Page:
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Formation of Iranian Govt. Sparks Dispute between Rouhani, his Reformist Allies | ASHARQ AL-AWSAT English Archive 2005 -2017
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Iranian President Hassan Rouhani. (AFP)

London – Head of the Iranian reform policies committee Mohammed Reza Aref revealed deep divisions between the reformists and President Hassan Rouhani over the formation of the country’s new government.

The revelation was made weeks before the president is set to be officially sworn in to office after being elected for a second term earlier this year.

Intense efforts are being made to form a new cabinet. Aref has meanwhile demanded from Speaker Ali Larjani to urge Rouhani to “be open with the people over the country’s financial situation.”

He stressed that selling oil and gas does not comply with the Iranian budget.

Commander of the Iranian Revolutionary Guards Mohammed Ali Jaafari also refused to stop his forces’ economic activity, saying that he cannot “stand idly by to the needs of the revolution and people.”

Aref directed a strongly worded rebuke to his “moderate” reformist ally Rouhani, saying that he “condemns the reformists for winning a second term in office” and demanding that consultations be made with the higher reform policies committee to form a new government.

He denied that his reform bloc was seeking a share of the government from Rouhani, adding however: “There is no doubt that his victory condemns the reformists. We want him to coordinate with the ‘Amal’ reform bloc to form a cabinet.”

“Some win victories, but forget those who toiled for him,” he said in an indirect reference to the reformists’ dispute with Rouhani.

The pro-Rouhani political “Intikhab” website noted that Aref’s change in stance towards the president came two days after meeting with him to discuss the formation of the new government.

It described Aref’s tone as “going against norms and ethics,” denying that the higher reform policies committee represents all reform forces.

“The committee is at the core of disputes among reformists,” added the website.

This is the first time that disputes between Rouhani and his reform allies are aired out in the open to such a degree, which indicates the reformists’ “quiet” return to political life after the 2009 elections. Aref said that his movement succeeded in regaining the trust of the public in wake of the 2013 polls. Aref had withdrawn from the presidential race that year in Rouhani’s favor.

Moreover, he defended the reformists’ rhetoric, adding that there are no disputes between them and Supreme Leader Ali Khamenei.

Cracks between Rouhani and his reform allies started to appear before the parliament speaker elections that were held last months and two weeks after the announcement of the presidential elections results.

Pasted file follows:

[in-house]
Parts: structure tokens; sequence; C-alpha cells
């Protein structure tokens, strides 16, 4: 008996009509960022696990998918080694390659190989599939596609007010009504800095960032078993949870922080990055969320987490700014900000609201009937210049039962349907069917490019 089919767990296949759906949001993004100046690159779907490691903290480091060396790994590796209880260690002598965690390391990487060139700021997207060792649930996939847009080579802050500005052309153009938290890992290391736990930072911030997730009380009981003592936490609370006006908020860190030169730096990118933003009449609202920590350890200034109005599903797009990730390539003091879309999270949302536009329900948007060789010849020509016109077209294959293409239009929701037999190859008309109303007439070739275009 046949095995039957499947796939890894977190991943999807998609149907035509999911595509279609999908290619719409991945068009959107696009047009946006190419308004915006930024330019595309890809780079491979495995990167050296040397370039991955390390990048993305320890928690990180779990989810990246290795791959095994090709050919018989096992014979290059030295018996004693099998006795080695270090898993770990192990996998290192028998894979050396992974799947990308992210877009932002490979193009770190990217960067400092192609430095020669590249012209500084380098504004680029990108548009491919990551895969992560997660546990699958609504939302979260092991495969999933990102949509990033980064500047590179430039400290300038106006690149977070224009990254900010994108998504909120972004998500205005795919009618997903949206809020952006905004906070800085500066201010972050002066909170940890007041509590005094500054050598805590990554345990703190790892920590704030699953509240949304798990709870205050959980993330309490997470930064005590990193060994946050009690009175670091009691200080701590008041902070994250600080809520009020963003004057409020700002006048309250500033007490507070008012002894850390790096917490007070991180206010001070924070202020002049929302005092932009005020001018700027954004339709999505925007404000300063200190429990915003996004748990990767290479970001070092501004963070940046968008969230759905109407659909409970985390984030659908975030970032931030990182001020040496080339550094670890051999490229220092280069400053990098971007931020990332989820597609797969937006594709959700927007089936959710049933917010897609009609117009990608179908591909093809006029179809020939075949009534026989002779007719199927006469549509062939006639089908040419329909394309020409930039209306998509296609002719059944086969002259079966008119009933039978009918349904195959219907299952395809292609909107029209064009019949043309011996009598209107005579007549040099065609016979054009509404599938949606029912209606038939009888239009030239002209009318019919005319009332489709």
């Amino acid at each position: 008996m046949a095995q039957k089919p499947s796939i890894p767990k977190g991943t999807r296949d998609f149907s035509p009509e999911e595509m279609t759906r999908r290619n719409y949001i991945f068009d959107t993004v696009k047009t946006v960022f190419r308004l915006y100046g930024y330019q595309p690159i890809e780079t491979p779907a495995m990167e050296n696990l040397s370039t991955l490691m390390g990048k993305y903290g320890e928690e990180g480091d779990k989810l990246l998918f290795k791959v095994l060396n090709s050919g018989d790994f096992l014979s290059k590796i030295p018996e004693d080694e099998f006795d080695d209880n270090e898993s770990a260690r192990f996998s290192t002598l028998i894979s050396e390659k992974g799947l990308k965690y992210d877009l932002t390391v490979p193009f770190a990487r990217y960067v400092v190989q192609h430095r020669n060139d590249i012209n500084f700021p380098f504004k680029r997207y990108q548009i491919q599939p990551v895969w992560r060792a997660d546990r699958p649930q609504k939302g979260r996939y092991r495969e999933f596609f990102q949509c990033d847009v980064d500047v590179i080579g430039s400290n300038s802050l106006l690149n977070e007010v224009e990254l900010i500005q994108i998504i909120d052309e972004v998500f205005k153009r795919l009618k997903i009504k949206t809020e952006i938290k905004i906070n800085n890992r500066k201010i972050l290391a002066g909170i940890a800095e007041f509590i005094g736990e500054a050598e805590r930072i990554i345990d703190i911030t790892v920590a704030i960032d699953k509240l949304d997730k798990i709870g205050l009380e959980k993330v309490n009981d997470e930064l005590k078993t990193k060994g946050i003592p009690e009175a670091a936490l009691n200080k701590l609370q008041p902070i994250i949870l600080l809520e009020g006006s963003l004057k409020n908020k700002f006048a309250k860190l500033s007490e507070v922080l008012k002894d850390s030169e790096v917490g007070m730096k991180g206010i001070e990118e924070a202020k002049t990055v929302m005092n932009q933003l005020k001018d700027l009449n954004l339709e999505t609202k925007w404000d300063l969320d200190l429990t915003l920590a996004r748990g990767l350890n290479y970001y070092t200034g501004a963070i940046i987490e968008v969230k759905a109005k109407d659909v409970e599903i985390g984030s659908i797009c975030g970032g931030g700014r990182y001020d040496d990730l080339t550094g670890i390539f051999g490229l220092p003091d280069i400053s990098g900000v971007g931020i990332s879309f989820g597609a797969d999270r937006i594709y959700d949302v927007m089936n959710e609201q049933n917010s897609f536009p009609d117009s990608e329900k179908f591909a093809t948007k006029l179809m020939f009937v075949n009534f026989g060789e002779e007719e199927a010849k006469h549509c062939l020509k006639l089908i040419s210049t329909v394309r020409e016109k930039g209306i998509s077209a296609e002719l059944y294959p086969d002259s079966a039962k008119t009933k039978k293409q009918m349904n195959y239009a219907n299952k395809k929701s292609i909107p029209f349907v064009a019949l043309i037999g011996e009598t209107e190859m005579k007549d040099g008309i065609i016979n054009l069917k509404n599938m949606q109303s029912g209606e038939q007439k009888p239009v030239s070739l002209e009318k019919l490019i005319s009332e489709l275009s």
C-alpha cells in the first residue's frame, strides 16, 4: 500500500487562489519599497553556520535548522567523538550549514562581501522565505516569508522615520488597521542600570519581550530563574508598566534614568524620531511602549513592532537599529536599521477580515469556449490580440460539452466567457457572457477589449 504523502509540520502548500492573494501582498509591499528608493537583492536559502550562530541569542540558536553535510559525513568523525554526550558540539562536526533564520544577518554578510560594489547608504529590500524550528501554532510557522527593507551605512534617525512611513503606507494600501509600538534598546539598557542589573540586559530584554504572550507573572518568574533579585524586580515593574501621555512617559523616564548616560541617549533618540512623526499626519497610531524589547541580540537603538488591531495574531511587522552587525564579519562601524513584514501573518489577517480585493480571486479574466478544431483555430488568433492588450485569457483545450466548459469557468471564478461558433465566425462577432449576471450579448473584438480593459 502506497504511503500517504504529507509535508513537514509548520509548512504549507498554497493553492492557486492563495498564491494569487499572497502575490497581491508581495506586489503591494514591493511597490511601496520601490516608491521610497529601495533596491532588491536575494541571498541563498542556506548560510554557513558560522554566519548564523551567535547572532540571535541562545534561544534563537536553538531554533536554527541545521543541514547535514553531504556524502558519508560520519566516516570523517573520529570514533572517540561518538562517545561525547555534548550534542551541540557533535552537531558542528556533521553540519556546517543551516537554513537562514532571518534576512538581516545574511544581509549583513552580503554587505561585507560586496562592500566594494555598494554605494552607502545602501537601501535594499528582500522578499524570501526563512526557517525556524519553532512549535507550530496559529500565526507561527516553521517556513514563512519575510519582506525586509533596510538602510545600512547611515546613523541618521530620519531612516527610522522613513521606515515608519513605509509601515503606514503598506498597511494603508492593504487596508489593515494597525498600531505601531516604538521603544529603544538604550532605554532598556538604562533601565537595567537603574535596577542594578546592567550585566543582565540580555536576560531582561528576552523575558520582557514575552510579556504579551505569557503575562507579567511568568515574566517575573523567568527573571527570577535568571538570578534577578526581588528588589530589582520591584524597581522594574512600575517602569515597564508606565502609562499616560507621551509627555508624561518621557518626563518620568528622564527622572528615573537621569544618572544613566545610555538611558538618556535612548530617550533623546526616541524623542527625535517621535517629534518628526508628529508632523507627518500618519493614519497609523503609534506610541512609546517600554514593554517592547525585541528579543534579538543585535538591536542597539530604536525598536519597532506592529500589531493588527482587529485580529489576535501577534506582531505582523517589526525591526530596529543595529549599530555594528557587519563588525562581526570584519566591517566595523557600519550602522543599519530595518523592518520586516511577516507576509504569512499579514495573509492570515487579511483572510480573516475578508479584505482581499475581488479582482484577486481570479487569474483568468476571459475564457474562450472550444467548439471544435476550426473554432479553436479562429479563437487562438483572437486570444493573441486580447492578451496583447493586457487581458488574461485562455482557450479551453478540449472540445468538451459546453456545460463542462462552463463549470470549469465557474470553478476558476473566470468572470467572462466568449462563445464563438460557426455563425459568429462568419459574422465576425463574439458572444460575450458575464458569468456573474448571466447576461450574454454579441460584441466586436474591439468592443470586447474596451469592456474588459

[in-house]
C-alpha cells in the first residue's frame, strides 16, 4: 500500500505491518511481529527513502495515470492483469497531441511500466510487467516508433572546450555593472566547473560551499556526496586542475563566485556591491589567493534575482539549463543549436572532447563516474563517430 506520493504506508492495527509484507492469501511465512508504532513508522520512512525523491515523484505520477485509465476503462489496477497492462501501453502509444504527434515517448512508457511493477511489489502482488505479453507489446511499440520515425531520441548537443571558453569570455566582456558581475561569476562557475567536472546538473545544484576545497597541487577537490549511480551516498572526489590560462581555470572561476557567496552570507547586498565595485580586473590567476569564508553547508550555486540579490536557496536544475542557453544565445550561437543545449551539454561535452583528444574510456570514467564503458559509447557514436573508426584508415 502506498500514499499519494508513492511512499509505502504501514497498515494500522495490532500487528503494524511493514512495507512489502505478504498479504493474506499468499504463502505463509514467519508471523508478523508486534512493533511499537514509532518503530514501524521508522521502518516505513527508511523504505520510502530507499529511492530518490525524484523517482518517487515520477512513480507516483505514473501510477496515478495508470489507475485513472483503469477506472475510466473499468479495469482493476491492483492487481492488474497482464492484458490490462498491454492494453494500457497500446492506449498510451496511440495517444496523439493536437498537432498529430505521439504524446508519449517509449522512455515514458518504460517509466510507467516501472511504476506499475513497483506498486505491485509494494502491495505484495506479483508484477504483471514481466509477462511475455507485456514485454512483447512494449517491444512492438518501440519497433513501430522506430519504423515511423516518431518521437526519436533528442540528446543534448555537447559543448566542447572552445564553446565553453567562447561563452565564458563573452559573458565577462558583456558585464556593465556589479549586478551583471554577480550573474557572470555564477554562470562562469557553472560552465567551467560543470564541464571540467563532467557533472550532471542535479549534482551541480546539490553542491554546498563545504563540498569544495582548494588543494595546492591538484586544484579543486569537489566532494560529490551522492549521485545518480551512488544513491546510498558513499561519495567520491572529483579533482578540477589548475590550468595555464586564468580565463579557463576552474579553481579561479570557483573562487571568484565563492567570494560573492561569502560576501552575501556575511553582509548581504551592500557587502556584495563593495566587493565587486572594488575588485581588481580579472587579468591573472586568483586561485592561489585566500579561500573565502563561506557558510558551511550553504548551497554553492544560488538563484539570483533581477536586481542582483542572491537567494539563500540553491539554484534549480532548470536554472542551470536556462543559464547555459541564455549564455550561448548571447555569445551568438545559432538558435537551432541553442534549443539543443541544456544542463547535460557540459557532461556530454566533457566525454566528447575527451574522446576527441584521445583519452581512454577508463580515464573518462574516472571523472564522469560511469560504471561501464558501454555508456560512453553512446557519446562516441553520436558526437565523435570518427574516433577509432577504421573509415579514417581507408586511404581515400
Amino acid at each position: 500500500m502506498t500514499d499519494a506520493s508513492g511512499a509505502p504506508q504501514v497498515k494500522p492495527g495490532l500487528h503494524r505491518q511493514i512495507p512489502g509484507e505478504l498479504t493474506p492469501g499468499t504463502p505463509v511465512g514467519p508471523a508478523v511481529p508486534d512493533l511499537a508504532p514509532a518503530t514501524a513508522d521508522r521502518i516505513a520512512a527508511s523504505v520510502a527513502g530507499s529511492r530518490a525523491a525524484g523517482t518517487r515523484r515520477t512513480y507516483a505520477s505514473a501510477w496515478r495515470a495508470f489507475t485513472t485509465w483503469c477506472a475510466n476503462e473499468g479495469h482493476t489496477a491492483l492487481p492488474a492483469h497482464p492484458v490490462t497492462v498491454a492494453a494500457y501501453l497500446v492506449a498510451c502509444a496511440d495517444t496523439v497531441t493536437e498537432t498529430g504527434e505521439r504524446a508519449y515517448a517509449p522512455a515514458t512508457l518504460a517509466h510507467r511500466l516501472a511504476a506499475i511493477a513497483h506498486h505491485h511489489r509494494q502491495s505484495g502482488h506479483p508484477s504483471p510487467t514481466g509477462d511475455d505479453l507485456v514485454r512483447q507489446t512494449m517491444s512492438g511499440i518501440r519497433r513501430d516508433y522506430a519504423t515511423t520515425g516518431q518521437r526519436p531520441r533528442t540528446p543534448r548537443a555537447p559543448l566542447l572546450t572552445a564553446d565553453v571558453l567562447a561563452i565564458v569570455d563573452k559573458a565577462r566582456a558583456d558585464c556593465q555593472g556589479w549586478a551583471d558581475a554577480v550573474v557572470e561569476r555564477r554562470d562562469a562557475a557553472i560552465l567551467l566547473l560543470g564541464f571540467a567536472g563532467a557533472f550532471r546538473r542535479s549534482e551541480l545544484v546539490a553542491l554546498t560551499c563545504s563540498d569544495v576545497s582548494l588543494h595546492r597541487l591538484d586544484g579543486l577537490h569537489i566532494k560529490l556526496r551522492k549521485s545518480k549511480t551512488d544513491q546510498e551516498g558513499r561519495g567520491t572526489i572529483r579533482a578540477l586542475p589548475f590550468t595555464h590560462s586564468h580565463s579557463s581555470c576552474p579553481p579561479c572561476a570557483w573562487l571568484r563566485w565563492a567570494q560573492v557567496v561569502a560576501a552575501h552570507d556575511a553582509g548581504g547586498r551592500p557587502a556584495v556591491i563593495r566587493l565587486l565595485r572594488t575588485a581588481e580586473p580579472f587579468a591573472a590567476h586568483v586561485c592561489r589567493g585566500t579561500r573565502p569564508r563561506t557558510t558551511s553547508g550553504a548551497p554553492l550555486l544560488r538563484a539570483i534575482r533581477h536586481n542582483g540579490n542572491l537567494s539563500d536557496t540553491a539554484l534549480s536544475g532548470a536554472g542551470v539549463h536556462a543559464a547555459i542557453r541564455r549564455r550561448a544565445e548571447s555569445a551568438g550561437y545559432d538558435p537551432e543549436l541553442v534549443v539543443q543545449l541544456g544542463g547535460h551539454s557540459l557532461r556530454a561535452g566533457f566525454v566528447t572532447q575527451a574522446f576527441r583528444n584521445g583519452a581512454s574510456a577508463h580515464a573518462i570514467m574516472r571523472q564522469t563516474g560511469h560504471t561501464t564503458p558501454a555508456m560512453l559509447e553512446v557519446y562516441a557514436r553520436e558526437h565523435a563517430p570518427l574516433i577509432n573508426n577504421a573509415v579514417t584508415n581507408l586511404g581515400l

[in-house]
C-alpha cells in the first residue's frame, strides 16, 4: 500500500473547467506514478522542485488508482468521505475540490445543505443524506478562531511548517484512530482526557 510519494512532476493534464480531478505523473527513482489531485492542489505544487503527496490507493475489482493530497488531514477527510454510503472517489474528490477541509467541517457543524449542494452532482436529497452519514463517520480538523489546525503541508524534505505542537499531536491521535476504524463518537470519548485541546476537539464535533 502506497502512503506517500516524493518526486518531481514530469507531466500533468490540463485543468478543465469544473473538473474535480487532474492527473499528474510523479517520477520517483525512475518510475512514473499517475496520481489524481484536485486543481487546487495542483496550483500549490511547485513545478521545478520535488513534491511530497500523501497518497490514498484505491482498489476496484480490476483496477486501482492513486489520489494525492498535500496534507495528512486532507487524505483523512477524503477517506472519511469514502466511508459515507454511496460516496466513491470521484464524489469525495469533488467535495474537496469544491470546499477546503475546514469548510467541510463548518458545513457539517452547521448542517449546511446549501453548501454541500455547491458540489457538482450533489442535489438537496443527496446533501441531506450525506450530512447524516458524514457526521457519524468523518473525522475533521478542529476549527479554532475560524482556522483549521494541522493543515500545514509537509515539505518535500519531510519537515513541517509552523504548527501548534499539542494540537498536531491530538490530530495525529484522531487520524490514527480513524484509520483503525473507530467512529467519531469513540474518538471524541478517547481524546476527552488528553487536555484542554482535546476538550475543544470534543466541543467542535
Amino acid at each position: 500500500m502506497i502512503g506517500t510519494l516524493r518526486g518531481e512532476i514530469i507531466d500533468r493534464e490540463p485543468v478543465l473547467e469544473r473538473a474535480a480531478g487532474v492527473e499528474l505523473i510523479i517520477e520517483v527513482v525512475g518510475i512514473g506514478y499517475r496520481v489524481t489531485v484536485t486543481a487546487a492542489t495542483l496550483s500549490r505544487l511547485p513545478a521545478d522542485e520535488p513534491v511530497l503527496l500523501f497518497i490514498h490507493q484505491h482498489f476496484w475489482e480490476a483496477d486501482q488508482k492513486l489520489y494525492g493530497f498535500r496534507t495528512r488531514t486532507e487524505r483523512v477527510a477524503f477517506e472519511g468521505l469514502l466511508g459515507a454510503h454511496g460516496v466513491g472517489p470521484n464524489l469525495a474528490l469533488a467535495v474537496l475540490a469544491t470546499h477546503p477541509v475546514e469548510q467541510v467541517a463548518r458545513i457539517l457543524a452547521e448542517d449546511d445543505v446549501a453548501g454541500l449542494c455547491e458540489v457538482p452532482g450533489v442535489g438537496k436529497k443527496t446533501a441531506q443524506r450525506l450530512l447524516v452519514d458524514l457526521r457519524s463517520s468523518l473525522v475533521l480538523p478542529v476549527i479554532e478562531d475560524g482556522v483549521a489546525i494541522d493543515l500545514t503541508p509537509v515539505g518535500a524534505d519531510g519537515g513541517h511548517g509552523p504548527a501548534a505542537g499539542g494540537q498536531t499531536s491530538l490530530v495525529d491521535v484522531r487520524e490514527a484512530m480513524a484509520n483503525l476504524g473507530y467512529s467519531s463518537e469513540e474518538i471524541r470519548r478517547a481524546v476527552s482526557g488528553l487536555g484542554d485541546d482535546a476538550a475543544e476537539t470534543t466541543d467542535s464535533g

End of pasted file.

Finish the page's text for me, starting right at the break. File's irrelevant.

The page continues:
The Amal bloc had at the time accused pro-Rouhani ministers of orchestrating a campaign at parliament aimed at ousting deputy Speaker Ali Motahari.

The bloc even threatened to end its government alliance with Rouhani if the president’s ministers attempted to create confusion among the reform current at the parliament presidential authority.

In addition, Aref defended on Thursday the 2005 formation of the higher reform policies committee, denying the existence of any dispute between him and former President Mohammed Khatami.

The committee is trying to work on achieving reform away from partisan and individual interests, he stressed.

His statements were made in wake of demands made by a number of reform figures over the appointment of ministers who adhere to Rouhani’s slogans on economic and political reform and improving public freedoms in Iran. These slogans gave the president an edge against conservative candidates in the elections.

Reform MP Gholam-Ali Jafarzadeh rejected the criticism against Rouhani, saying Aref’s remarks on the reformists’ influence on the results of the May presidential elections “harm the elected president.”

MP Ayman Abadi criticized how Rouhani’s role in the elections was being ignored, warning reformists against “thinking of obtaining a share in government.”

Meanwhile, Jaafari rejected on Thursday Rouhani’s criticism of the Iranian Revolutionary Guards role in Iran’s economy.

He said: “The Guards cannot ignore the needs of the revolution and the people.”

“We are prepared to carry out revolutionary work to help the people in order to give a chance to the private sector,” he added.

Earlier this year, Rouhani had stoked the anger of the Revolutionary Guards when he described its military wing as a “rifle-wielding government.”